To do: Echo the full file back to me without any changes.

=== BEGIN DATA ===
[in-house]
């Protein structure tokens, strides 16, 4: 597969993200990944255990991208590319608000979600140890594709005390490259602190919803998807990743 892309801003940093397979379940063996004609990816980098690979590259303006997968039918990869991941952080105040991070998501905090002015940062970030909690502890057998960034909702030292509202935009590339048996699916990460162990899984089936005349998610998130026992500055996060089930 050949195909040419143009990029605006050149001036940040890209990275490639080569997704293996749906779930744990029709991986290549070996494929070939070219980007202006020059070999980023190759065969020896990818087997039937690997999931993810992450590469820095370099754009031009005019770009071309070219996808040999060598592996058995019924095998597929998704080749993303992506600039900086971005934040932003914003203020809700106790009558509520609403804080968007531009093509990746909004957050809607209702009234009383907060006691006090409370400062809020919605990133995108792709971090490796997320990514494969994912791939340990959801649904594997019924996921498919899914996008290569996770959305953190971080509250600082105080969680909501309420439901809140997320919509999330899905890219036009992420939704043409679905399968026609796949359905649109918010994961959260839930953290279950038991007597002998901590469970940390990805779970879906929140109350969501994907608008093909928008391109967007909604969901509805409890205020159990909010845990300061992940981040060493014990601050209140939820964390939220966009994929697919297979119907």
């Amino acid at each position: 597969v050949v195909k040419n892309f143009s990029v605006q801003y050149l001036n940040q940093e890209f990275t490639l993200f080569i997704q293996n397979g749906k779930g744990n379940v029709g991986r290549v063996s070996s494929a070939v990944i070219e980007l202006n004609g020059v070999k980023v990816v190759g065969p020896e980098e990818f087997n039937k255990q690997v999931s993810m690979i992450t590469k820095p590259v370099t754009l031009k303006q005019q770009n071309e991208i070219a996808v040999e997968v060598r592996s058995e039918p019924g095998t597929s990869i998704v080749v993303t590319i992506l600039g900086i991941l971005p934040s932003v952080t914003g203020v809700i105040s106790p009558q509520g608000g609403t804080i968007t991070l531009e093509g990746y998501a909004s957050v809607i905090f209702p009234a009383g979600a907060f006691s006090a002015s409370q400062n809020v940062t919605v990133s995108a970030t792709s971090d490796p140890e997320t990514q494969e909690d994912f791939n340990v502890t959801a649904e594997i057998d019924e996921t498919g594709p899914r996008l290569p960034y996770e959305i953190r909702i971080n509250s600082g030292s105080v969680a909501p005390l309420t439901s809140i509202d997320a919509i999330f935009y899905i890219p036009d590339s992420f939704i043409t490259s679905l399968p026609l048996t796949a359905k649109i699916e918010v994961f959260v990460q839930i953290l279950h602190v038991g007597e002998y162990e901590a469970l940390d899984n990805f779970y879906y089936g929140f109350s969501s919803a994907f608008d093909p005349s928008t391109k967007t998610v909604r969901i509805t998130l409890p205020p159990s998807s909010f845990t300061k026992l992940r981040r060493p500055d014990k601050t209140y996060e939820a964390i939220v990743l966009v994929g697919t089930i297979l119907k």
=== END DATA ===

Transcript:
[in-house]
């Protein structure tokens, strides 16, 4: 597969993200990944255990991208590319608000979600140890594709005390490259602190919803998807990743 892309801003940093397979379940063996004609990816980098690979590259303006997968039918990869991941952080105040991070998501905090002015940062970030909690502890057998960034909702030292509202935009590339048996699916990460162990899984089936005349998610998130026992500055996060089930 050949195909040419143009990029605006050149001036940040890209990275490639080569997704293996749906779930744990029709991986290549070996494929070939070219980007202006020059070999980023190759065969020896990818087997039937690997999931993810992450590469820095370099754009031009005019770009071309070219996808040999060598592996058995019924095998597929998704080749993303992506600039900086971005934040932003914003203020809700106790009558509520609403804080968007531009093509990746909004957050809607209702009234009383907060006691006090409370400062809020919605990133995108792709971090490796997320990514494969994912791939340990959801649904594997019924996921498919899914996008290569996770959305953190971080509250600082105080969680909501309420439901809140997320919509999330899905890219036009992420939704043409679905399968026609796949359905649109918010994961959260839930953290279950038991007597002998901590469970940390990805779970879906929140109350969501994907608008093909928008391109967007909604969901509805409890205020159990909010845990300061992940981040060493014990601050209140939820964390939220966009994929697919297979119907």
């Amino acid at each position: 597969v050949v195909k040419n892309f143009s990029v605006q801003y050149l001036n940040q940093e890209f990275t490639l993200f080569i997704q293996n397979g749906k779930g744990n379940v029709g991986r290549v063996s070996s494929a070939v990944i070219e980007l202006n004609g020059v070999k980023v990816v190759g065969p020896e980098e990818f087997n039937k255990q690997v999931s993810m690979i992450t590469k820095p590259v370099t754009l031009k303006q005019q770009n071309e991208i070219a996808v040999e997968v060598r592996s058995e039918p019924g095998t597929s990869i998704v080749v993303t590319i992506l600039g900086i991941l971005p934040s932003v952080t914003g203020v809700i105040s106790p009558q509520g608000g609403t804080i968007t991070l531009e093509g990746y998501a909004s957050v809607i905090f209702p009234a009383g979600a907060f006691s006090a002015s409370q400062n809020v940062t919605v990133s995108a970030t792709s971090d490796p140890e997320t990514q494969e909690d994912f791939n340990v502890t959801a649904e594997i057998d019924e996921t498919g594709p899914r996008l290569p960034y996770e959305i953190r909702i971080n509250s600082g030292s105080v969680a909501p005390l309420t439901s809140i509202d997320a919509i999330f935009y899905i890219p036009d590339s992420f939704i043409t490259s679905l399968p026609l048996t796949a359905k649109i699916e918010v994961f959260v990460q839930i953290l279950h602190v038991g007597e002998y162990e901590a469970l940390d899984n990805f779970y879906y089936g929140f109350s969501s919803a994907f608008d093909p005349s928008t391109k967007t998610v909604r969901i509805t998130l409890p205020p159990s998807s909010f845990t300061k026992l992940r981040r060493p500055d014990k601050t209140y996060e939820a964390i939220v990743l966009v994929g697919t089930i297979l119907k």